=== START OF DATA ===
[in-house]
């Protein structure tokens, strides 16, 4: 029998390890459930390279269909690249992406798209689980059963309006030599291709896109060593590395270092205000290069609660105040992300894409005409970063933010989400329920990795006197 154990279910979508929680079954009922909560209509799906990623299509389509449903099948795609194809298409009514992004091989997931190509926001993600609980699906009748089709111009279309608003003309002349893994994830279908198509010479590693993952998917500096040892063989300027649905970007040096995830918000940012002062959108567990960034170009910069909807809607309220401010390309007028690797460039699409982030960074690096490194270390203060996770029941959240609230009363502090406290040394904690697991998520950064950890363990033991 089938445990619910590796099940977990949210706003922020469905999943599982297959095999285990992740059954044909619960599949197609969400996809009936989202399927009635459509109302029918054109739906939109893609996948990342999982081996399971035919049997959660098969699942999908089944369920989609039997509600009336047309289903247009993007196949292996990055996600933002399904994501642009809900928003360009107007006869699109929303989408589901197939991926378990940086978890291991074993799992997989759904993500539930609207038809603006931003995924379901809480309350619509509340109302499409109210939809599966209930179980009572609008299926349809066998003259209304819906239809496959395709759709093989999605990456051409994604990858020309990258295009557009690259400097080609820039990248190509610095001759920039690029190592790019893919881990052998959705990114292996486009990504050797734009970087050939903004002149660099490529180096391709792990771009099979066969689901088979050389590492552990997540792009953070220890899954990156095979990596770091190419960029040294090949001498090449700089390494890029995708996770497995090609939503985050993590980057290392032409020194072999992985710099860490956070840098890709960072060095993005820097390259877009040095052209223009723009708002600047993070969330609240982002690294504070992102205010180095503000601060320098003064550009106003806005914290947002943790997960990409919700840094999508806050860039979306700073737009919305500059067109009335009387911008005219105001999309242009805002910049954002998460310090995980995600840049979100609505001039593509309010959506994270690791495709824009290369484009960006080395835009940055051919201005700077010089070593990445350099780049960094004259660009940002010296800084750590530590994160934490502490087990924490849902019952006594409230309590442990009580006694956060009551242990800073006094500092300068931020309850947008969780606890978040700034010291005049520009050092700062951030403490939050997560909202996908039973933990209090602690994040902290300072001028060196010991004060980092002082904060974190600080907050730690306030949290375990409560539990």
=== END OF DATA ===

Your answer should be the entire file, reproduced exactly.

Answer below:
[in-house]
């Protein structure tokens, strides 16, 4: 029998390890459930390279269909690249992406798209689980059963309006030599291709896109060593590395270092205000290069609660105040992300894409005409970063933010989400329920990795006197 154990279910979508929680079954009922909560209509799906990623299509389509449903099948795609194809298409009514992004091989997931190509926001993600609980699906009748089709111009279309608003003309002349893994994830279908198509010479590693993952998917500096040892063989300027649905970007040096995830918000940012002062959108567990960034170009910069909807809607309220401010390309007028690797460039699409982030960074690096490194270390203060996770029941959240609230009363502090406290040394904690697991998520950064950890363990033991 089938445990619910590796099940977990949210706003922020469905999943599982297959095999285990992740059954044909619960599949197609969400996809009936989202399927009635459509109302029918054109739906939109893609996948990342999982081996399971035919049997959660098969699942999908089944369920989609039997509600009336047309289903247009993007196949292996990055996600933002399904994501642009809900928003360009107007006869699109929303989408589901197939991926378990940086978890291991074993799992997989759904993500539930609207038809603006931003995924379901809480309350619509509340109302499409109210939809599966209930179980009572609008299926349809066998003259209304819906239809496959395709759709093989999605990456051409994604990858020309990258295009557009690259400097080609820039990248190509610095001759920039690029190592790019893919881990052998959705990114292996486009990504050797734009970087050939903004002149660099490529180096391709792990771009099979066969689901088979050389590492552990997540792009953070220890899954990156095979990596770091190419960029040294090949001498090449700089390494890029995708996770497995090609939503985050993590980057290392032409020194072999992985710099860490956070840098890709960072060095993005820097390259877009040095052209223009723009708002600047993070969330609240982002690294504070992102205010180095503000601060320098003064550009106003806005914290947002943790997960990409919700840094999508806050860039979306700073737009919305500059067109009335009387911008005219105001999309242009805002910049954002998460310090995980995600840049979100609505001039593509309010959506994270690791495709824009290369484009960006080395835009940055051919201005700077010089070593990445350099780049960094004259660009940002010296800084750590530590994160934490502490087990924490849902019952006594409230309590442990009580006694956060009551242990800073006094500092300068931020309850947008969780606890978040700034010291005049520009050092700062951030403490939050997560909202996908039973933990209090602690994040902290300072001028060196010991004060980092002082904060974190600080907050730690306030949290375990409560539990």